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Boston Gets the Sweep It Needed

Baseball: A 7-4 victory over the Angels ends a three-game series and keeps the Red Sox in the hunt for a playoff berth.

August 29, 1996|MIKE DiGIOVANNA | TIMES STAFF WRITER

ANAHEIM — Shawn Boskie has added a slow curve this season, and he has been able to freeze left-handed batters with a snappy inside fastball. But the biggest difference in the Angel right-hander, according to interim Manager Joe Maddon, has been his mental changeup.

"Sometimes when you haven't had success in the past, you're almost waiting for something bad to happen," Maddon said. "But Shawn feels he can do this now. He's not waiting for something to go wrong."

Boskie didn't have to wait for something to go wrong Wednesday night--things went sour almost immediately, as the Boston Red Sox scored four runs in the second inning en route to a 7-4 victory in front of 20,894 in Anaheim Stadium.

The victory completed a three-game sweep of the Angels for Boston, which has won 22 of its last 28 games to move as close as two games of the Baltimore Orioles in the American League wild-card race and six of the first-place New York Yankees in the East.

Red Sox right-hander Tom Gordon (10-6) went the distance on a five-hitter, walking four and striking out three for his fourth complete game.

And, as usual, Boston gave him plenty of support with an efficient, nine-hit attack that included Mike Greenwell's home run in the eighth inning but no hits from first baseman Mo Vaughn, who was 0 for 5. The Red Sox have scored 203 runs in Gordon's 28 starts, an average of 7.3 a game.

"Another well-pitched game by the Red Sox," said Maddon, whose team scored a combined six runs off Boston's Tim Wakefield, Roger Clemens and Gordon. "They've pitched like crazy here.

"Gordon was unable to get his fastball over early, but then he went to Plan B, his breaking ball. He has a nasty hook and was able to get that over."

Boskie (12-7) was coming off one of his best starts of the season, Friday's 6 1/3-inning, four-hit shutout of the Baltimore Orioles in Camden Yards, and he retired the side in order in the first inning Wednesday night.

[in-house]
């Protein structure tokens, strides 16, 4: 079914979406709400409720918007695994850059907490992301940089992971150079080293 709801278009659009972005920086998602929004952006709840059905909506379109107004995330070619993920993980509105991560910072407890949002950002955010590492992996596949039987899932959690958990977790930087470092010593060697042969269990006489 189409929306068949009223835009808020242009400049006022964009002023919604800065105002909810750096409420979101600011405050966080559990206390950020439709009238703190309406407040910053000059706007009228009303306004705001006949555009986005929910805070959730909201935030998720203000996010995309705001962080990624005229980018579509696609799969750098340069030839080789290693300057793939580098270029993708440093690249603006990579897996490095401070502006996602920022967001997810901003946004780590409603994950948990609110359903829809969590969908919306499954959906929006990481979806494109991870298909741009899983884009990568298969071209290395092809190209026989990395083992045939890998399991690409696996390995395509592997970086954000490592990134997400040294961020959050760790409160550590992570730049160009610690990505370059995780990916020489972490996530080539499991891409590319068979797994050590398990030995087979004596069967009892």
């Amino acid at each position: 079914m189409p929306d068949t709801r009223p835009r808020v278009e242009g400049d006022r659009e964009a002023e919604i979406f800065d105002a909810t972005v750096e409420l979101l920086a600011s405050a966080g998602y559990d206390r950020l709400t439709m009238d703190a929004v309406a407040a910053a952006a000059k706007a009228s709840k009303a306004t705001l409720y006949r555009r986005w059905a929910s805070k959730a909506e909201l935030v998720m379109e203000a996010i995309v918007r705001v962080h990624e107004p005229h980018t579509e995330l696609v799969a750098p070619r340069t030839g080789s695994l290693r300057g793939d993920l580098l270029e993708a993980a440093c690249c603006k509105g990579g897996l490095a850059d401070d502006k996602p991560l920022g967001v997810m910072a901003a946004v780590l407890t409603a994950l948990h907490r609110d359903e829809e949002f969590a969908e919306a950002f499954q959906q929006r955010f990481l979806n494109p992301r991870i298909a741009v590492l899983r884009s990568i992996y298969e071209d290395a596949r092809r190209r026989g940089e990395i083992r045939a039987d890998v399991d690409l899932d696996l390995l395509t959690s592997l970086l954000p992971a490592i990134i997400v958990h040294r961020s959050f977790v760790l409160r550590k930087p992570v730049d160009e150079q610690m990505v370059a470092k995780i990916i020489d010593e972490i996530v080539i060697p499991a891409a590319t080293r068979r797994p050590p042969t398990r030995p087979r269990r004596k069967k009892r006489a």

But Boston bunched five singles in the second--by Reggie Jefferson, Mike Stanley, Troy O'Leary, John Valentin and Mike Greenwell--for three runs, and a fourth scored when Tony Rodriguez bounced into a double play.

"Three or four of those hits were ground balls, and if they go a couple of feet either way maybe they're double plays and we get out with a run or two," Boskie said. "It wasn't like they were raking the ball over the yard, but they're a hot team, and those things can happen when you're going good."

Boskie did not allow a hit in the next three innings, and the Angels scored twice in the third on Randy Velarde's walk, Jim Edmonds' double, Gordon's passed ball and Tim Salmon's RBI single to make it 4-2.

But when O'Leary, a former Cypress High standout who is batting .327 with seven homers and a team-high 26 RBIs in August, and Valentin opened the sixth with doubles, Maddon determined that 108 pitches and a three-run deficit would be enough for Boskie.

His decision to pull Boskie touched off some hi-jinks in the left-field corner, but it had nothing to do with the five burly guys dressed in pink tutus in the box seats down there.

Pitching coach Joe Coleman, who made the visit to the mound, signaled to the bullpen, and left-hander Chuck McElroy, who was just activated off the disabled list Wednesday, jogged through the bullpen gate and into left field.

But halfway to the infield, Coleman ordered McElroy back to the bullpen. It was Jason Grimsley he wanted, and out came the struggling right-hander, who retired Greenwell on a grounder to second but threw a wild pitch that allowed Valentin score for a 6-2 lead.

McElroy, recovered from an inflamed left thumb, eventually came on to pitch a scoreless seventh, giving up no hits, striking out two and walking one.

"I've never experienced that before--it was funny," McElroy said of his U-turn. "Maybe I'll make the Espy Awards."

The Angels trimmed the deficit to three runs in the seventh when Rex Hudler reached on an error, Gary DiSarcina singled and Jorge Fabregas hit a sacrifice fly, but Greenwell's homer off reliever Greg Gohr in the eighth pushed the lead to 7-3.

J.T. Snow homered with one out in the ninth, but Gordon retired Hudler and DiSarcina on ground balls to end the game.

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